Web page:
Thursday, February 07, 2008

more on Iran (and Syria and Israel and the U.S.)

Investigative journalist Seymour Hersh in a new piece in the New Yorker,A Strike in the Dark: What did Israel bomb in Syria? covers two issues that I've been writing about:U.S-Israe-Syria relationship and U.S.-Israel-Iran relationship. He speculates that last year's mysterious Israeli attack on a Syria installation was an Israeli rehearsal for a strike against Israel which, he implies, will probably receive a "yellow light" from the Bush Administration:
There is evidence that the preëmptive raid on Syria was also meant as a warning about—and a model for—a preëmptive attack on Iran. When I visited Israel this winter, Iran was the overriding concern among political and defense officials I spoke to—not Syria. There was palpable anger toward Washington, in the wake of a National Intelligence Estimate that concluded, on behalf of the American intelligence community, that Iran is not now constructing a nuclear weapon. Many in Israel view Iran’s nuclear ambitions as an existential threat; they believe that military action against Iran may be inevitable, and worry that America may not be there when needed. The N.I.E. was published in November, after a yearlong standoff involving Cheney’s office, which resisted the report’s findings. At the time of the raid, reports about the forthcoming N.I.E. and its general conclusion had already appeared.

Retired Major General Giora Eiland, who served as the national-security adviser to Prime Minister Ariel Sharon, told me, “The Israeli military takes it as an assumption that one day we will need to have a military campaign against Iran, to slow and eliminate the nuclear option.” He added, “Whether the political situation will allow this is another question.”

In the weeks after the N.I.E.’s release, Bush insisted that the Iranian nuclear-weapons threat was as acute as ever, a theme he amplified during his nine-day Middle East trip after the New Year. “A lot of people heard that N.I.E. out here and said that George Bush and the Americans don’t take the Iranian threat seriously,” he told Greta Van Susteren, of Fox News. “And so this trip has been successful from the perspective of saying . . . we will keep the pressure on.”

Shortly after the bombing, a Chinese envoy and one of the Bush Administration’s senior national-security officials met in Washington. The Chinese envoy had just returned from a visit to Tehran, a person familiar with the discussion told me, and he wanted the White House to know that there were moderates there who were interested in talks. The national-security official rejected that possibility and told the envoy, as the person familiar with the discussion recalled, “‘You are aware of the recent Israeli statements about Syria. The Israelis are extremely serious about Iran and its nuclear program, and I believe that, if the United States government is unsuccessful in its diplomatic dealings with Iran, the Israelis will take it out militarily.’ He then told the envoy that he wanted him to convey this to his government—that the Israelis were serious.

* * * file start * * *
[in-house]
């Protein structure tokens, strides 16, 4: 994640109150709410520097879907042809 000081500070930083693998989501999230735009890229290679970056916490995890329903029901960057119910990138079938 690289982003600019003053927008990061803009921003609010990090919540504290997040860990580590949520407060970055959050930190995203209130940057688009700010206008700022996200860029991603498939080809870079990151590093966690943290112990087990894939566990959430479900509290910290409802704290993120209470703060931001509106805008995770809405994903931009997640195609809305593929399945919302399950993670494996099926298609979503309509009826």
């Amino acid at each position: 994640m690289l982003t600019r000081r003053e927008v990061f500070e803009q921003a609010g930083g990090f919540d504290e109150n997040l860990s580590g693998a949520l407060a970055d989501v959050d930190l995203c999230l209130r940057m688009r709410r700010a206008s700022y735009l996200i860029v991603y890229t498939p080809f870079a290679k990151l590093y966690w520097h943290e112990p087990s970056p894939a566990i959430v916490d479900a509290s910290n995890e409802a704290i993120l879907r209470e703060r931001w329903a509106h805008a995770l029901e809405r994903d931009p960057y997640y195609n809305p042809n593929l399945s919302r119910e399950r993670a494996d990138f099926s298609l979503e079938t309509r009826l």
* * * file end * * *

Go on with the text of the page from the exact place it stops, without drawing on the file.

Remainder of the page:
“He was telling the Chinese leadership that they’d better warn Iran that we can’t hold back Israel, and that the Iranians should look at Syria and see what’s coming next if diplomacy fails,” the person familiar with the discussion said. “His message was that the Syrian attack was in part aimed at Iran.”

It's possible that the Israelis and the Americans are conducting psychological warfare against the Iranians or, as I suspect, are planning something. As I noted in earlier articles and posts, McCain's selection as the Republican presidential nominee could help create a political enviroment in which an Israeli and/or U.S. military confrontation with Iran could help make it almost impossible for the Democratic presidential nominee to oppose such an action. If she or he decide to challenge such a move they will be bashed as "appeasers" and "anti-Israeli" and they'll lose. And if (as more likely) they decide to back an action against Iran, the political momentum would favor MCcain the hawk and the Republican (while providing a "legacy" for Bush), and they (the Democrats) will lose.

Public Choice Theory

I'm not sure whether anyone paid attention to this part of a New York Times story on the tensions between John McCain and the Republican conservatives:

Meanwhile, conservatives are growing increasingly “resigned” to the idea of a McCain nomination, said David Keene, chairman of the American Conservative Union, adding that among Washington activists, many of whom, like him, double as lobbyists, self-interest may also be a factor.

“There are people who don’t like the idea of a being off a campaign or being on the bad list if the guy gets into the White House,” Mr. Keene said. “This is a town in which 90 percent of the people balance their access and income on the one hand versus their principles on the other.”

It's actually refreshing to hear a prominent "activist" admit that he and his colleagues "double as lobbyists" and that they make their decisions on whether to support this or that candidate reflect quite frequently their "self-interest" which in the case of working in the industry called "Washington" means access to power and money.
Which reminds me of one of my favorite plays, Eugène Ionesco's Rhinoceros. Check-out how in the coming days each one of these "conservatives" will be transformed into a Rhinoceros. They've always considered McCain to be a great candidate! (and the same will happen among the Democrats after Hillary gets the job).

Joining Dr. Paul's foreign policy team

See here.